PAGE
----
Tweet at Republicans using their own hashtag:

#TimeToBuild - Support @SenSanders 10 Million Solar Rooftops!

.@SenSanders #KeystoneXL amendment will create hundreds of thousands of good paying American jobs. #TimeToBuild.


Mon Jan 26, 2015 at 06:56 PM PST

Obama's War On Alaska

by RLMiller

Obama declares war on Alaska, reported the Alaskan newspapers, not in the least over the top. "Obama will negotiate with Iran - why won't he impose sanctions on negotiate with Alaska?" wailed Lisa Murkowski.

I remember those halcyon days of planning the War On Alaska. “We’ll seize the Arctic National Wildlife Refuge from those oil companies. The polar bears will greet us as liberators!” said an unnamed Pentagon official. “I delivered pizza during the #BlizzardOf2015 - whaddya mean, Alaska's cold?” asked a three-fingered New Yorker. The naysayers, warning us that we'd be overextended fighting both this and the War on Christmas, were outshouted.

In Seattle, our armies shone like leaping salmon. What a sight! - the EPA in the vanguard, the green groups tweeting: #ProtectTheArcticRefuge, Hilary positioning her troops one millimeter to the left of center with surgical precision in order to take credit should the battle rage into fall 2016.

The march north decimated our troops. We tried supplementing our rations with crab and seafood til the defiant Alaskans built the Pebble mine to poison the waters around us. We resorted to warming ourselves with the overheated rhetoric of Alaskan Republicans. On moonless nights, the trees sang the word salad of Sarah Palin, inducing insanity in all who heard it.

Murkowski, bedecked in fur, met us at the border. “You’ve declared war on a sovereign country!” she cried, til an aide whispered in her ear, “I mean, state!”

“This man, this person, has gone completely wacko,” Rep. Don Young said, heedless of the surrounding shards of a broken mirror.

But in the end, we could go no further.

Blame Barack, blame Joe, blame the Pentagon boys of summer.

Like Napoleon facing the brutal Russian winter, like Hitler marching on St. Petersburg, we were turned back by the weather. Yes, we elected to take the coastal route, only to find bogs and bays where firm ground once stood. Our maps were useless in the face of the rapidly warming Arctic.

The vicious melt did us in.

And that was the end of the War On Alaska.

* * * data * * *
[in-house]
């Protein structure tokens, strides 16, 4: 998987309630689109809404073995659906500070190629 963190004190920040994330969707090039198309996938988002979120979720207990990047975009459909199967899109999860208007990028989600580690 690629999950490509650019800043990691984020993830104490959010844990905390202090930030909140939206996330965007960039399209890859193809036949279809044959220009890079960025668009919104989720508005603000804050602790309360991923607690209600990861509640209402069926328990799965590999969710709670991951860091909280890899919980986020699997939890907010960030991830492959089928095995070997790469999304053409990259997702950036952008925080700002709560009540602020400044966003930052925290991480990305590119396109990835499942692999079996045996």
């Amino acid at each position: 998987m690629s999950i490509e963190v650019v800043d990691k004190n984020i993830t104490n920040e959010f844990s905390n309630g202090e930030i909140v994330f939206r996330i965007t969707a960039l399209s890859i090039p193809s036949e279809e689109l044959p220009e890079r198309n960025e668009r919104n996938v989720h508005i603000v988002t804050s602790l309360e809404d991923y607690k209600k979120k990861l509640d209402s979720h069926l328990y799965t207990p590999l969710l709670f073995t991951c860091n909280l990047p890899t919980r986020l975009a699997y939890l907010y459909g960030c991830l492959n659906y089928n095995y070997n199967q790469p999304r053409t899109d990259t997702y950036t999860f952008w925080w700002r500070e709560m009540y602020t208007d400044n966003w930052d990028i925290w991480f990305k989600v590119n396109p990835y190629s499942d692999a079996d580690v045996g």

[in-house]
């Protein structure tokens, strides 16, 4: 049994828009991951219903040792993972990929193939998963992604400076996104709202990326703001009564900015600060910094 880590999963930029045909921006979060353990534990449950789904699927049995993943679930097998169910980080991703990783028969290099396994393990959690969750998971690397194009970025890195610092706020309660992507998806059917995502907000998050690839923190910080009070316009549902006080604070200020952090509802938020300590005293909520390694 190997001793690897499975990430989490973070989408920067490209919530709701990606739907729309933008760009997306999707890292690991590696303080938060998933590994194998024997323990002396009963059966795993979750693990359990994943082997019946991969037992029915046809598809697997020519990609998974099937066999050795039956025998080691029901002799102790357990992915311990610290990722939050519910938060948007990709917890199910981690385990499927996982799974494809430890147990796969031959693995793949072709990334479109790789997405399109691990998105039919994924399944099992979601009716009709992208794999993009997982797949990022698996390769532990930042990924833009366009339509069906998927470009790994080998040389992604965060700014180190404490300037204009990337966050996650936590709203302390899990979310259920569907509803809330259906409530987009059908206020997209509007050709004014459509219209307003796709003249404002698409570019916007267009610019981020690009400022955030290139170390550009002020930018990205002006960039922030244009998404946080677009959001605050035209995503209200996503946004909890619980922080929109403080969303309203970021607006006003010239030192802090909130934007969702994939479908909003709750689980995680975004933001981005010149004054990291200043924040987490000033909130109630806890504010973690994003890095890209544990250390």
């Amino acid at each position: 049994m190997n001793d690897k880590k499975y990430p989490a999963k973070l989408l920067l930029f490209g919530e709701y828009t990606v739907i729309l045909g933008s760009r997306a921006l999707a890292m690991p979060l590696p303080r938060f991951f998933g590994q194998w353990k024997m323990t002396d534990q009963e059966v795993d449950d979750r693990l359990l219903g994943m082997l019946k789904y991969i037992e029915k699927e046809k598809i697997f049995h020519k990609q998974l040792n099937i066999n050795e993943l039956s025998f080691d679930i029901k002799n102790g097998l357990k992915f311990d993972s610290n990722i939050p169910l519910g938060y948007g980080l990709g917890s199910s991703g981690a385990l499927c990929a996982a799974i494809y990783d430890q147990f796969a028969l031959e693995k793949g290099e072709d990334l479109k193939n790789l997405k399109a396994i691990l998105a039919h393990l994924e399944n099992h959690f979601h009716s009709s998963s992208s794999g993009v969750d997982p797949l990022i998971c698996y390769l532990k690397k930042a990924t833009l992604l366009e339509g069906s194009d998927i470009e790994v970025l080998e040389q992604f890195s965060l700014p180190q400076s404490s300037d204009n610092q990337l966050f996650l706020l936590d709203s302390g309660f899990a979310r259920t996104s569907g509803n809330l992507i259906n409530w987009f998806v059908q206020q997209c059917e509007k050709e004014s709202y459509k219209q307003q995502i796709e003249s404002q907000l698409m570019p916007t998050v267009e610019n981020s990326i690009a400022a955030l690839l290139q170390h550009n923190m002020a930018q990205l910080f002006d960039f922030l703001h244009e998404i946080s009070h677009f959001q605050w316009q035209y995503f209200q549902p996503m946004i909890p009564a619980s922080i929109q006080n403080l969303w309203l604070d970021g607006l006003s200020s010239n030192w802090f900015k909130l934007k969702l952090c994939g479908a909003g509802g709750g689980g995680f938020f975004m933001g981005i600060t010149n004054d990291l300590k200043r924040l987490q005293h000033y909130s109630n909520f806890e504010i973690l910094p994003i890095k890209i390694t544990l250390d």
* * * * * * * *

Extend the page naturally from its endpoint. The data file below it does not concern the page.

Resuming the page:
"I was hoping to speak with someone at Climate Hawks Vote," reads the email from a staffer for a Democratic member of Congress. A handful of tweets can catch the attention of Congress, reports a study, and here it took just one tweet. Turns out that the Representative thinks of himself as strong on climate, but his score on our very tough scorecard is only in the teens (scorecard goes from +100 to -100). We've been tweeting scores of potential contenders for the open California Senate seat, like this:


So we chatted. I explained the philosophy behind the scorecard - we're trying to identify Democrats who lead on climate. We're interested in how they vote, of course, but lots of other organizations track votes. We're trying something new and different. Who engages the public on climate? Who gives floor speeches? who keynotes clean energy conferences? who holds roundtables with fishermen affected by ocean acidification? who shows up to cut the ribbon at the local wind farm? who introduces bills? who uses the power of the office to communicate with the public that climate change is here now, it's affecting constituents, and action is needed?

Democrats like to blame Republicans for paralysis on climate inaction. But that's only partly true. Too many Democrats don't consider the climate crisis a high priority. They vote against unsubtle message bills to gut the EPA, cut its budget to zero, and raze it to the ground; but they duck one of the most important issues of our time. They don't lead. They don't communicate with their constituents.
ducks CHV

The staffer sent me clippings - public speeches, press releases, local stories. I'd already scored some of it; some was new to me; some fell outside the Climate Hawks Vote focus. The Representative sits on the Science and Technology committee, Energy subcommittee, and posts a lot on facebook - which is virtually useless for collecting public remarks by members of Congress. After a while, a portrait emerged: a Democrat who wants to do the right thing, who cares about climate change, who fights efforts by Republicans to cut funding for important climate science programs, but who doesn't always explain to the public why budget battles are important.

The next edition of the scorecard will show an improvement in the score of the Representative. I hope that the Representative will take a bit more effort in communicating to his constituents the important work he does. And I'm glad to see that Climate Hawks Vote is having an impact in Congress.

Obligatory self-promotion: join Climate Hawks Vote to get the first peek at the scorecard covering Senate Democrats.